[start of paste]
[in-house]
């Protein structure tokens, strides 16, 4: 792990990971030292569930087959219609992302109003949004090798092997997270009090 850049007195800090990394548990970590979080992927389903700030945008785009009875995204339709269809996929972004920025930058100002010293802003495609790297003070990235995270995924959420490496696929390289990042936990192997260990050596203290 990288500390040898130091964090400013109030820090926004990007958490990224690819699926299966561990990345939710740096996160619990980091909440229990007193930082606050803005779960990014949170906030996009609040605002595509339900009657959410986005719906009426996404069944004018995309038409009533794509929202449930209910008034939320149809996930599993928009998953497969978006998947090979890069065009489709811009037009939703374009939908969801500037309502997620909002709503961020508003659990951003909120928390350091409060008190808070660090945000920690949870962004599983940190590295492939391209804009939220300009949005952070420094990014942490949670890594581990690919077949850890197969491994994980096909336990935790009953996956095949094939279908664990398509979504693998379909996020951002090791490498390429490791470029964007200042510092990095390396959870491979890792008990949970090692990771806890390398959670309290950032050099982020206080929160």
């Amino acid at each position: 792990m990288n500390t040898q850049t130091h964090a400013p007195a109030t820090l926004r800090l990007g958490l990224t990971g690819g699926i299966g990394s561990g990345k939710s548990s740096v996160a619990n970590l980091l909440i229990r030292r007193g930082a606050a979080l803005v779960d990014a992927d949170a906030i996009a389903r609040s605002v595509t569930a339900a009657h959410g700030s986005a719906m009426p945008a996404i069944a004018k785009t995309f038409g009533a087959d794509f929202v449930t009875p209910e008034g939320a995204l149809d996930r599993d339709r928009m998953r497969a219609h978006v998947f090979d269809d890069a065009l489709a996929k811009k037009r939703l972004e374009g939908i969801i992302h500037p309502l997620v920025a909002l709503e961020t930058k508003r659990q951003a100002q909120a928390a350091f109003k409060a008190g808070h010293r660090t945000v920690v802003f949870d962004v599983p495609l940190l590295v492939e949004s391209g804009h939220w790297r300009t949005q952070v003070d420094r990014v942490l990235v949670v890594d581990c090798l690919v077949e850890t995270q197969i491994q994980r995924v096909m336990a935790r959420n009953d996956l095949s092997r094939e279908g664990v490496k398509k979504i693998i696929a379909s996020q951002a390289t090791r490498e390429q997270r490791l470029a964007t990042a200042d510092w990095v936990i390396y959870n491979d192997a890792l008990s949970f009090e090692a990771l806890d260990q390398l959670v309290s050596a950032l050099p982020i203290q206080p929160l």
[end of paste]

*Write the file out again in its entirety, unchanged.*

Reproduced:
[in-house]
């Protein structure tokens, strides 16, 4: 792990990971030292569930087959219609992302109003949004090798092997997270009090 850049007195800090990394548990970590979080992927389903700030945008785009009875995204339709269809996929972004920025930058100002010293802003495609790297003070990235995270995924959420490496696929390289990042936990192997260990050596203290 990288500390040898130091964090400013109030820090926004990007958490990224690819699926299966561990990345939710740096996160619990980091909440229990007193930082606050803005779960990014949170906030996009609040605002595509339900009657959410986005719906009426996404069944004018995309038409009533794509929202449930209910008034939320149809996930599993928009998953497969978006998947090979890069065009489709811009037009939703374009939908969801500037309502997620909002709503961020508003659990951003909120928390350091409060008190808070660090945000920690949870962004599983940190590295492939391209804009939220300009949005952070420094990014942490949670890594581990690919077949850890197969491994994980096909336990935790009953996956095949094939279908664990398509979504693998379909996020951002090791490498390429490791470029964007200042510092990095390396959870491979890792008990949970090692990771806890390398959670309290950032050099982020206080929160």
């Amino acid at each position: 792990m990288n500390t040898q850049t130091h964090a400013p007195a109030t820090l926004r800090l990007g958490l990224t990971g690819g699926i299966g990394s561990g990345k939710s548990s740096v996160a619990n970590l980091l909440i229990r030292r007193g930082a606050a979080l803005v779960d990014a992927d949170a906030i996009a389903r609040s605002v595509t569930a339900a009657h959410g700030s986005a719906m009426p945008a996404i069944a004018k785009t995309f038409g009533a087959d794509f929202v449930t009875p209910e008034g939320a995204l149809d996930r599993d339709r928009m998953r497969a219609h978006v998947f090979d269809d890069a065009l489709a996929k811009k037009r939703l972004e374009g939908i969801i992302h500037p309502l997620v920025a909002l709503e961020t930058k508003r659990q951003a100002q909120a928390a350091f109003k409060a008190g808070h010293r660090t945000v920690v802003f949870d962004v599983p495609l940190l590295v492939e949004s391209g804009h939220w790297r300009t949005q952070v003070d420094r990014v942490l990235v949670v890594d581990c090798l690919v077949e850890t995270q197969i491994q994980r995924v096909m336990a935790r959420n009953d996956l095949s092997r094939e279908g664990v490496k398509k979504i693998i696929a379909s996020q951002a390289t090791r490498e390429q997270r490791l470029a964007t990042a200042d510092w990095v936990i390396y959870n491979d192997a890792l008990s949970f009090e090692a990771l806890d260990q390398l959670v309290s050596a950032l050099p982020i203290q206080p929160l």